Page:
Additional abnormalities resulting from improper function of the endocrine system include abnormal enlargement of the breast and clitoris in females and the penis in males. In some cases, cysts have formed in the ovaries. Hypertrophic cadiomyopathy may be seen in these patients as in diabetic mother babies.
Infants with leprechaunism may have additional abnormalities, including intellectual disability, abnormally large hands and feet, an unusually widened (dilated) or enlarged (distended) stomach, abnormal amounts of iron in the liver, and/or stoppage of the flow of bile (cholestasis) from the liver. In addition, affected infants may experience protrusion of portions of the large intestine through an abnormal opening in musculature lining the abdominal cavity in the area of the groin (inguinal hernia) or protrusion of part of the intestine through the abdominal wall near the navel (umbilical hernia). Affected infants are also more susceptible to repeated infections.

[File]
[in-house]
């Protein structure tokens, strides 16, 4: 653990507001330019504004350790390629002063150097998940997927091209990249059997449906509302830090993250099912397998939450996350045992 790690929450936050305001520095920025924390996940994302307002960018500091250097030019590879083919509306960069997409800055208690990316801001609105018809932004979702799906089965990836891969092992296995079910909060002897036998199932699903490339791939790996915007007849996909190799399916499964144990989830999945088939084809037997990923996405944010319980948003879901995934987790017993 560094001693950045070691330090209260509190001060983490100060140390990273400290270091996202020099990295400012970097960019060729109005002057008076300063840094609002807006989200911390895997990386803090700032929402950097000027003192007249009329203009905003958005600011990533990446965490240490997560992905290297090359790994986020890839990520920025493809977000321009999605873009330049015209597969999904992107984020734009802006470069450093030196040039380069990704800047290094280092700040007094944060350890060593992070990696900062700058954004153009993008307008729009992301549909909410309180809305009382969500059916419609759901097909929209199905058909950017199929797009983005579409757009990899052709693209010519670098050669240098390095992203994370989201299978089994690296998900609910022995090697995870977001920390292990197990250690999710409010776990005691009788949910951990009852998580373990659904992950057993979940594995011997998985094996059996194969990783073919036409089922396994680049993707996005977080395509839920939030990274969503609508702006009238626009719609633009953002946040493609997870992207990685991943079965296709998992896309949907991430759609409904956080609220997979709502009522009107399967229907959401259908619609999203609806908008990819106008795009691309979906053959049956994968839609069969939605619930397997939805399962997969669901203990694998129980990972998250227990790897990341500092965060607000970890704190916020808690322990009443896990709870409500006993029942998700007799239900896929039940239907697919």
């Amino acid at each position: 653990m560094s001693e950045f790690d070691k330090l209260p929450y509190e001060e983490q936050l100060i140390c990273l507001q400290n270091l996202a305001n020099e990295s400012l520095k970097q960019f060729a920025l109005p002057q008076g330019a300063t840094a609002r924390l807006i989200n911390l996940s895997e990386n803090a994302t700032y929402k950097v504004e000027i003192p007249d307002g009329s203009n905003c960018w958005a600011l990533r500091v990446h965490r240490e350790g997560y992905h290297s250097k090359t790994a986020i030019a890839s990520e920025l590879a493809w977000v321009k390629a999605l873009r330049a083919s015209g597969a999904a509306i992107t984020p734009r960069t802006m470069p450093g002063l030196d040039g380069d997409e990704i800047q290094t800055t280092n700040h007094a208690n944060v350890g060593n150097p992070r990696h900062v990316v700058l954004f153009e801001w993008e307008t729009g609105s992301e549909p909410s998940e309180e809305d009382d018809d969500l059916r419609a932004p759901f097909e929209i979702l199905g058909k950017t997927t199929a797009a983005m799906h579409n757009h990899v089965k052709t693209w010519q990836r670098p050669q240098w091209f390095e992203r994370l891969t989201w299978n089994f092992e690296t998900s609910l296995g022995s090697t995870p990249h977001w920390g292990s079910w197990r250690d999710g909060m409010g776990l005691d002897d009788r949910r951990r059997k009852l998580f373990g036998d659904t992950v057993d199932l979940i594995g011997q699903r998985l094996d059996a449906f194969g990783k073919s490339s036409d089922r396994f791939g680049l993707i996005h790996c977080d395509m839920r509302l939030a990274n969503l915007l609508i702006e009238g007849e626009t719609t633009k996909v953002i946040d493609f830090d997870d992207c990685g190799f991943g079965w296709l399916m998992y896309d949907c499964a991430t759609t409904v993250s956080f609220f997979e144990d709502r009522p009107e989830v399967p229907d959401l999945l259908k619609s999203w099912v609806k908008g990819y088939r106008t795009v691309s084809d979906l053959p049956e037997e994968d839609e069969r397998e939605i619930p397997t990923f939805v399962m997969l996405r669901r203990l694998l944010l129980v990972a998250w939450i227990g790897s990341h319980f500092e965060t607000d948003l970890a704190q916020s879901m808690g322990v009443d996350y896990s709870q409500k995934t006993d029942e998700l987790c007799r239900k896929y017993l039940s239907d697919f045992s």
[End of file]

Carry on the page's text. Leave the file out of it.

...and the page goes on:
Leprechaunism may be caused by disruption or changes (mutations) of the insulin receptor gene. Due to the mutation in the insulin receptor gene, individuals with leprechaunism are unable to use insulin effectively. Insulin is a hormone produced by the pancreas that plays an important role in the absorption of sugar (glucose) into muscle cells. Glucose is the body’s main source of energy. Some symptoms associated with leprechaunism, including growth deficiencies and hyperglycemia, develop as a result of severe insulin resistance of affected individuals.
Leprechaunism is inherited in an autosomal recessive pattern. Recessive genetic disorders occur when an individual inherits an abnormal gene from each parent. If an individual receives one normal gene and one abnormal gene for the disease, the person will be a carrier for the disease, but usually will not show symptoms. The risk for two carrier parents to both pass the abnormal gene and, therefore, have an affected child is 25% with each pregnancy. The risk to have a child who is a carrier, like the parents, is 50% with each pregnancy. The chance for a child to receive normal genes from both parents is 25%. The risk is the same for males and females.